CONCLUSIONS : An analysis of the levels of engagement with scholarly communication demonstrates that jobs with substantial levels of engagement are increasing; whereas those requiring passive knowledge or awareness of scholarly communication issues are decreasing. Jobs with scholarly communication as a primary job responsibility are differentiated by a focus on repositories, open access, copyright, authors’ rights, and intellectual property differentiate core scholarly communication positions. »
URL : Scholarly Communication as a Core Competency: Prevalence, Activities, and Concepts of Scholarly Communication Librarianship as Shown Through Job Advertisements
DOI : http://dx.doi.org/10.7710/2162-3309.1236
2 juillet 2015
· 10 h 58 min
« In the past few years, Open Access repositories and their associated services have become an important component of the global e-research infrastructure. Increasingly, repositories are also being integrated with other systems, such as research administrative systems and with research data repositories, with the aim of providing a more integrated and seamless suite of services to various communities. Repositories can also be connected into networks (e.g. at the national or regional level) to support unified access to an open, aggregated collection of scholarship and related materials that machines can mine enabling researchers to work with content in new ways and allowing funders and institutions to track research outputs.
Scholarly communication is undergoing fundamental changes, in particular with new requirements for open access to research outputs, new forms of peer-review, and alternative methods for measuring impact. In parallel, technical developments, especially in communication and interface technologies facilitate bi-directional data exchange across related applications and systems. The aim of this roadmap is to identify important trends and their associated action points in order for the repository community to determine priorities for further investments in interoperability. »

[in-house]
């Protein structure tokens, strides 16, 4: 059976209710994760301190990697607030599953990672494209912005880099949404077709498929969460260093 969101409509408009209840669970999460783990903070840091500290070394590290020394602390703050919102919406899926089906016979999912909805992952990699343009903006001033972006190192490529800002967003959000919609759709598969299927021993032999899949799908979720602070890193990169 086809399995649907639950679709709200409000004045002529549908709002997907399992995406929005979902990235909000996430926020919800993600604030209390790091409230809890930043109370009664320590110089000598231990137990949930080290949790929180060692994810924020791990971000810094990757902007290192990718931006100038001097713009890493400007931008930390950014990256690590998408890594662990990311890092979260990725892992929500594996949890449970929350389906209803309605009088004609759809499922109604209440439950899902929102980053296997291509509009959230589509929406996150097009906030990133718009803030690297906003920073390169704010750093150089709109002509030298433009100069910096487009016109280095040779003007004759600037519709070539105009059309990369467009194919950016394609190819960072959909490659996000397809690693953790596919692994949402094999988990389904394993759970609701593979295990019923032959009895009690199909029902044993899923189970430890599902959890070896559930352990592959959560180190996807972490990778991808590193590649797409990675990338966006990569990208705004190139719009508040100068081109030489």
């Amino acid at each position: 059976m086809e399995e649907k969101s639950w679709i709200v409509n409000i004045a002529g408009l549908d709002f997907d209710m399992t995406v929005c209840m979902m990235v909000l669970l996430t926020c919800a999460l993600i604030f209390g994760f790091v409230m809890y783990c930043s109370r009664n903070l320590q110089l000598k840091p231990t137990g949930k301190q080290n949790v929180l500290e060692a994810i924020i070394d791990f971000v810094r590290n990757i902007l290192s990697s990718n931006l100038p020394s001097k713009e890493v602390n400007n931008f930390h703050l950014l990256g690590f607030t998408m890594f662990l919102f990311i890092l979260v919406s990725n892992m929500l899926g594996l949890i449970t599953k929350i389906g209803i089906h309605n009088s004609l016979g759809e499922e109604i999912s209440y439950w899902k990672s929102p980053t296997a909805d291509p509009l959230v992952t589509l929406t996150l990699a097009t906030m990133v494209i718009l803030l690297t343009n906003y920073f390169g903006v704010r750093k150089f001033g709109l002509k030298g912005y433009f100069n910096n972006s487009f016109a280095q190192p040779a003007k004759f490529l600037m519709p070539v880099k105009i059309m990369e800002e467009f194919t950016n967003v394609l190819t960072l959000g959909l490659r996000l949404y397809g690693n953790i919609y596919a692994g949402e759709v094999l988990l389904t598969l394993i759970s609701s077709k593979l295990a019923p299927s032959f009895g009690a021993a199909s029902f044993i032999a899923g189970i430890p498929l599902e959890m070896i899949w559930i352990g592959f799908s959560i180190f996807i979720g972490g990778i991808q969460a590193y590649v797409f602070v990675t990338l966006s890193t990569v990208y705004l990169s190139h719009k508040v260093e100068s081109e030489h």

URL : COAR Roadmap Future Directions for Repository Interoperability
Alternative URL : https://www.coar-repositories.org/files/Roadmap_final_formatted_20150203.pdf
6 février 2015
· 18 h 29 min
« Information and communication technology (ICT) advances in research infrastructures are continuously changing the way research and scientific communication are performed. Scientists, funders, and organizations are moving the paradigm of « research publishing » well beyond traditional articles. The aim is to pursue an holistic approach where publishing includes any product (e.g. publications, datasets, experiments, software, web sites, blogs) resulting from a research activity and relevant to the interpretation, evaluation, and reuse of the activity or part of it. The implementation of this vision is today mainly inspired by literature scientific communication workflows, which separate the « where » research is conducted from the « where » research is published and shared. In this paper we claim that this model cannot fit well with scientific communication practice envisaged in Science 2.0 settings. We present the idea of Science 2.0 Repositories (SciRepos), which meet publishing requirements arising in Science 2.0 by blurring the distinction between research life-cycle and research publishing. SciRepos interface with the ICT services of research infrastructures to intercept and publish research products while providing researchers with social networking tools for discovery, notification, sharing, discussion, and assessment of research products. »
URL : http://www.dlib.org/dlib/january15/assante/01assante.html